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Defending life from the moment of conception

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News, 22 March 2002

22 March 2002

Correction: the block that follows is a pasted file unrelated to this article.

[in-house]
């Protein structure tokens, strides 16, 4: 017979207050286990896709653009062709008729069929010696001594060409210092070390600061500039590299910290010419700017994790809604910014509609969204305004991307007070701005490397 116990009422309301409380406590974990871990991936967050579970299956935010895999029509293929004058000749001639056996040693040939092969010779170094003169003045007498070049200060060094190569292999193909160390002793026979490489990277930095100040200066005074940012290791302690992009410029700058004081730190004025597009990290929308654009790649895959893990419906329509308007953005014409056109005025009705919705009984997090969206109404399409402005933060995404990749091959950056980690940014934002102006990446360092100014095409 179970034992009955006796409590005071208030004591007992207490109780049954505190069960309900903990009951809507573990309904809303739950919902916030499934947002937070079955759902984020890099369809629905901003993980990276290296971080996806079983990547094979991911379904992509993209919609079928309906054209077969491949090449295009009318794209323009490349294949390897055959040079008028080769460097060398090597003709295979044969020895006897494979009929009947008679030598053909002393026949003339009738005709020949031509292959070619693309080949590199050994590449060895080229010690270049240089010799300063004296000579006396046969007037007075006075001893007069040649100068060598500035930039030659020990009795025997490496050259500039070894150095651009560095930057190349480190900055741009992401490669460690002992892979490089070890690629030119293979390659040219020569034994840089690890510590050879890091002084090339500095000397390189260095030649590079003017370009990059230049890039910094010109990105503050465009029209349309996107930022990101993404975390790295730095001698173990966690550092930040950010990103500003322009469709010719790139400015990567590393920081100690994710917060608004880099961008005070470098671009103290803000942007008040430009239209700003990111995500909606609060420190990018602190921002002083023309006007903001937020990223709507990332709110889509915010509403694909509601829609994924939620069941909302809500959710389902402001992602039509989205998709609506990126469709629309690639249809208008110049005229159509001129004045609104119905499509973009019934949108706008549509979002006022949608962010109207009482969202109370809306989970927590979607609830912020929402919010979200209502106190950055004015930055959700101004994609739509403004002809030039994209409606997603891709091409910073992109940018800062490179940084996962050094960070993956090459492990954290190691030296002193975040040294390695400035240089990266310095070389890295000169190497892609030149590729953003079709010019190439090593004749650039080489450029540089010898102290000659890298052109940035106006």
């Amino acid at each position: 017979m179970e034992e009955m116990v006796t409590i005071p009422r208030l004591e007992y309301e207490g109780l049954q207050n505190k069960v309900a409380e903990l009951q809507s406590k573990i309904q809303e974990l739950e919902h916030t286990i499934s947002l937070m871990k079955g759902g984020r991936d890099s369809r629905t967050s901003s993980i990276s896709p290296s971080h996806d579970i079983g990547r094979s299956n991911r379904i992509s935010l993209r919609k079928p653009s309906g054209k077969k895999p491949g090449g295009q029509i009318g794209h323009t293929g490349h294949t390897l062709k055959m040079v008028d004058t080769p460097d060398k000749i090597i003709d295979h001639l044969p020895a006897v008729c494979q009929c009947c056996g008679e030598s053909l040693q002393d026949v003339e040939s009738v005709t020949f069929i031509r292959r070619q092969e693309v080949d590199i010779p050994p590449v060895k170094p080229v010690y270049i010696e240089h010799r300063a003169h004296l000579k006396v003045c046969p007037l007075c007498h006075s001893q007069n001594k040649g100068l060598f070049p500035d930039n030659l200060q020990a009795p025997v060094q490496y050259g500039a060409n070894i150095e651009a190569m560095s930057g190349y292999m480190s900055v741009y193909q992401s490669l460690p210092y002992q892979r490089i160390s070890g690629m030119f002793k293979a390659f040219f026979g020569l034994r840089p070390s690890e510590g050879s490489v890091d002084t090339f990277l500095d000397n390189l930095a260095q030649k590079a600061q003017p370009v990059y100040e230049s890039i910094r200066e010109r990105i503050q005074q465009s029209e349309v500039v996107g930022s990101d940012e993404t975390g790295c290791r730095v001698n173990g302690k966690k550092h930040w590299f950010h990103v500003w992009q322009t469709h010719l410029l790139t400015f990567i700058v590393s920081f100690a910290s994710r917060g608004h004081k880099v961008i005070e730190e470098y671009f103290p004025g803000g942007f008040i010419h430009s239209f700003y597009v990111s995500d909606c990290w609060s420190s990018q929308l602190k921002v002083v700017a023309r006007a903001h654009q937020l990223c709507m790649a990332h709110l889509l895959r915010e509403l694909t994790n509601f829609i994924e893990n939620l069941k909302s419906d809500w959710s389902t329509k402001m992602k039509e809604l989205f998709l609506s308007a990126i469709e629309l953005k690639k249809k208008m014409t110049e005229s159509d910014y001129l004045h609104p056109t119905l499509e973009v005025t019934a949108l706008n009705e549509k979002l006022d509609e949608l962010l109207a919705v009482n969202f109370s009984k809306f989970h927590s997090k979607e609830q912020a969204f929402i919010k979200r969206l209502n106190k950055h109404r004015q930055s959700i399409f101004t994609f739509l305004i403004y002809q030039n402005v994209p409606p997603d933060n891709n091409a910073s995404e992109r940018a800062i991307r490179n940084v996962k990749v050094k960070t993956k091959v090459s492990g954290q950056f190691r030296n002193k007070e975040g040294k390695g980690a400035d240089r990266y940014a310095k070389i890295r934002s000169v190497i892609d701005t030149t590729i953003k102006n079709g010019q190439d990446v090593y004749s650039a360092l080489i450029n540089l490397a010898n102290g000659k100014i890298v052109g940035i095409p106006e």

22 March 2002 The English high court has ruled that a paralysed woman who is not terminally ill has the right to have her life support machine turned off. Dame Elizabeth Butler Sloss, president of the high court's family division, ruled that doctors had been wrong to refuse a request by a 43-year-old woman, known only as Miss B, to let her die. Dame Elizabeth awarded nominal damages of 100 pounds to Miss B for "trespass" against the doctors who had sought to keep her alive, and said: "One must allow for those as severely disabled as Miss B, for some of whom life in that condition may be worse than death." Paul Tully, general secretary of SPUC, commented: "We are profoundly concerned because the legal issues raised by this case weren't properly aired in the legal hearings. This case is different in very significant ways from previous cases in which Dame Elizabeth Butler Sloss has ruled that vital care can be withdrawn. On the face of it, the decision could radically change the doctor-patient relationship. Public policy mustn't be formed on the basis of individual cases of his kind where medical evidence is not properly examined or challenged." [BBC News online and SPUC media release , 22 March] An American study has found that the life expectancy of people with Down's syndrome has doubled since the early 1980s. A team at the US Centers for Disease Control and Prevention found that the average age at which people with Down's syndrome died had increased from 25 to 49. [BBC News online, 22 March ] Dominic Baster of SPUC commented: "Tragically, 95% of unborn babies found to have Down's syndrome in Britain are aborted. Mothers of unborn babies found to have the condition are often put under great pressure to have an abortion because a judgement is made that people with Down's syndrome have a poor quality of life and will be a burden on society. Even if this were so, abortion could never be justified. However, the reality is that people with Down's syndrome, although living with an impairment, can lead long, happy and fulfilled lives. It is wholly wrong to deny such individuals their right to life on the basis that others judge their existence to be socially unacceptable." Legislators in Kansas are asking the state's supreme court to declare that life begins at conception. Members of the state's House of Representatives voted yesterday by 70 to 50 in favour of a motion directing the attorney general's office to file a lawsuit with the Kansas Supreme Court affirming that unborn children are entitled to the rights afforded to all other citizens in the state's constitution. Rick Rehorn, a pro-abortion legislator, attacked the move as "a direct attack on Roe v Wade", the 1973 US Supreme Court decision which declared a constitutional right to abortion. [AP, via Yahoo! news, 21 March ] Pro-abortion members of the US congress have introduced a bill that would force all hospitals, including private and religious hospitals, to provide abortifacient morning-after pills to victims of sexual assault. The measure is being called the Compassionate Care for Female Sexual Assault Survivors Act. Diana DeGette, one of the co-sponsors of the bill in the House of Representatives, said that religious hospitals were trying to force beliefs that were out of the American mainstream on patients by denying them access to so-called emergency contraception. However, pro-life campaigners have disagreed, pointing out that morning-after pills can cause early abortions. [CNSNews, 21 March ] It is reported that support for a ban on all forms of human cloning in the US is gathering momentum from both pro-life and pro-abortion quarters, as well as from environmentalists, feminists and human rights activists. For example, Brent Blackwelder, president of Friends of the Earth, said: "Dangling cures for a host of diseases, [pro-cloning researchers] seek to throw open a Pandora's box of technologies that could easily do more harm than good." Jeremy Rifkin, head of the Foundation on Economic Trends, said: "The problem with therapeutic cloning is that it introduces commercial eugenics from the get-go." [The Boston Globe, 22 March ]

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